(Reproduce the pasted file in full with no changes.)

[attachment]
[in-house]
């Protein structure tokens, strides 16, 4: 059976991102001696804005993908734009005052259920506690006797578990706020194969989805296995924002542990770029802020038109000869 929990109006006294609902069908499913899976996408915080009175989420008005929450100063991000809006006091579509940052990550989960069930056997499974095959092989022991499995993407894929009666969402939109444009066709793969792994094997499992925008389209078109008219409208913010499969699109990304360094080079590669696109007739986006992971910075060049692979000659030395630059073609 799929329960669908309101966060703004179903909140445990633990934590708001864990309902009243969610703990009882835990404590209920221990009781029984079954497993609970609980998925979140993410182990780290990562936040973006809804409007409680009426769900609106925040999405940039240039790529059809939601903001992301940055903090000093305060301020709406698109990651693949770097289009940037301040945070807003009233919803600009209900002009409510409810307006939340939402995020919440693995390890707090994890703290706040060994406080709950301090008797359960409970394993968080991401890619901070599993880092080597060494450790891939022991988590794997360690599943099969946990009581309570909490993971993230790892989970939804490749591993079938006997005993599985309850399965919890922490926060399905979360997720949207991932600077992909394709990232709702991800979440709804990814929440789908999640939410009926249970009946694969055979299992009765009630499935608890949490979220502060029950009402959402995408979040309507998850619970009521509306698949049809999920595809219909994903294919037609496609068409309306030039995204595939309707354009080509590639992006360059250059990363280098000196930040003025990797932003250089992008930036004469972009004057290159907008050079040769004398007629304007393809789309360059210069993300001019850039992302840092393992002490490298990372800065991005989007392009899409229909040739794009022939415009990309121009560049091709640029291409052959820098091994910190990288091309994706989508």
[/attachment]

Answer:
[in-house]
């Protein structure tokens, strides 16, 4: 059976991102001696804005993908734009005052259920506690006797578990706020194969989805296995924002542990770029802020038109000869 929990109006006294609902069908499913899976996408915080009175989420008005929450100063991000809006006091579509940052990550989960069930056997499974095959092989022991499995993407894929009666969402939109444009066709793969792994094997499992925008389209078109008219409208913010499969699109990304360094080079590669696109007739986006992971910075060049692979000659030395630059073609 799929329960669908309101966060703004179903909140445990633990934590708001864990309902009243969610703990009882835990404590209920221990009781029984079954497993609970609980998925979140993410182990780290990562936040973006809804409007409680009426769900609106925040999405940039240039790529059809939601903001992301940055903090000093305060301020709406698109990651693949770097289009940037301040945070807003009233919803600009209900002009409510409810307006939340939402995020919440693995390890707090994890703290706040060994406080709950301090008797359960409970394993968080991401890619901070599993880092080597060494450790891939022991988590794997360690599943099969946990009581309570909490993971993230790892989970939804490749591993079938006997005993599985309850399965919890922490926060399905979360997720949207991932600077992909394709990232709702991800979440709804990814929440789908999640939410009926249970009946694969055979299992009765009630499935608890949490979220502060029950009402959402995408979040309507998850619970009521509306698949049809999920595809219909994903294919037609496609068409309306030039995204595939309707354009080509590639992006360059250059990363280098000196930040003025990797932003250089992008930036004469972009004057290159907008050079040769004398007629304007393809789309360059210069993300001019850039992302840092393992002490490298990372800065991005989007392009899409229909040739794009022939415009990309121009560049091709640029291409052959820098091994910190990288091309994706989508």